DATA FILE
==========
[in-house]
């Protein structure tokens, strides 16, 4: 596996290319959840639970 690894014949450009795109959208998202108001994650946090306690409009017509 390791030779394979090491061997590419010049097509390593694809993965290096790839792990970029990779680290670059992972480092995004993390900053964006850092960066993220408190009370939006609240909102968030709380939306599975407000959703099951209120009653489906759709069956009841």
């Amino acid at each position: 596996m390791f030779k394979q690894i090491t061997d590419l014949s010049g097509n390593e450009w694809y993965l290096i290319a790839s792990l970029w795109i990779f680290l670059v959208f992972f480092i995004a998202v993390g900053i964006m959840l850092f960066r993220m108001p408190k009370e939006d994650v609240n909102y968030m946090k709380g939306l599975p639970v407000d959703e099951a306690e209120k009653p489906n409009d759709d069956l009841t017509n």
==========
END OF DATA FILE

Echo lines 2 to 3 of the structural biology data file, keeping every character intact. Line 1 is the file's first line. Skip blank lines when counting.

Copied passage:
């Protein structure tokens, strides 16, 4: 596996290319959840639970 690894014949450009795109959208998202108001994650946090306690409009017509 390791030779394979090491061997590419010049097509390593694809993965290096790839792990970029990779680290670059992972480092995004993390900053964006850092960066993220408190009370939006609240909102968030709380939306599975407000959703099951209120009653489906759709069956009841």
């Amino acid at each position: 596996m390791f030779k394979q690894i090491t061997d590419l014949s010049g097509n390593e450009w694809y993965l290096i290319a790839s792990l970029w795109i990779f680290l670059v959208f992972f480092i995004a998202v993390g900053i964006m959840l850092f960066r993220m108001p408190k009370e939006d994650v609240n909102y968030m946090k709380g939306l599975p639970v407000d959703e099951a306690e209120k009653p489906n409009d759709d069956l009841t017509n």